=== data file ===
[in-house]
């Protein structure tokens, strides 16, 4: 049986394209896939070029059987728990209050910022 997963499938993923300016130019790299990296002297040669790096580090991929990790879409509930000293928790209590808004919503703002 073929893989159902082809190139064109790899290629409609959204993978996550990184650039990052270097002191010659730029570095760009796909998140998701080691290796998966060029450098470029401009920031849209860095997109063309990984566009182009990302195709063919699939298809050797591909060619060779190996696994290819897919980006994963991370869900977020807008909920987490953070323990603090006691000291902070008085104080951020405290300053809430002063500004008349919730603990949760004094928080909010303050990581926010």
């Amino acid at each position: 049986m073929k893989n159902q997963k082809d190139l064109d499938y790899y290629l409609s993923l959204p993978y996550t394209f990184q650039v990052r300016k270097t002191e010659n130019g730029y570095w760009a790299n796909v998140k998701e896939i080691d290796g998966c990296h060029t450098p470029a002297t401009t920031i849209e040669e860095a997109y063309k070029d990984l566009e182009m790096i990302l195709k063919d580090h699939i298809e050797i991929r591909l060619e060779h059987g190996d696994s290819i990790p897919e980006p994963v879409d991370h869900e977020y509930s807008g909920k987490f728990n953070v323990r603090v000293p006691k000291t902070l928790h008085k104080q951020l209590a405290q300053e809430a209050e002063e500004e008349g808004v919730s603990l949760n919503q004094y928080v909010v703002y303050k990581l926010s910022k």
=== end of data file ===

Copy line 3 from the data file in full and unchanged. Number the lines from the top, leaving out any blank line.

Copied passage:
């Amino acid at each position: 049986m073929k893989n159902q997963k082809d190139l064109d499938y790899y290629l409609s993923l959204p993978y996550t394209f990184q650039v990052r300016k270097t002191e010659n130019g730029y570095w760009a790299n796909v998140k998701e896939i080691d290796g998966c990296h060029t450098p470029a002297t401009t920031i849209e040669e860095a997109y063309k070029d990984l566009e182009m790096i990302l195709k063919d580090h699939i298809e050797i991929r591909l060619e060779h059987g190996d696994s290819i990790p897919e980006p994963v879409d991370h869900e977020y509930s807008g909920k987490f728990n953070v323990r603090v000293p006691k000291t902070l928790h008085k104080q951020l209590a405290q300053e809430a209050e002063e500004e008349g808004v919730s603990l949760n919503q004094y928080v909010v703002y303050k990581l926010s910022k």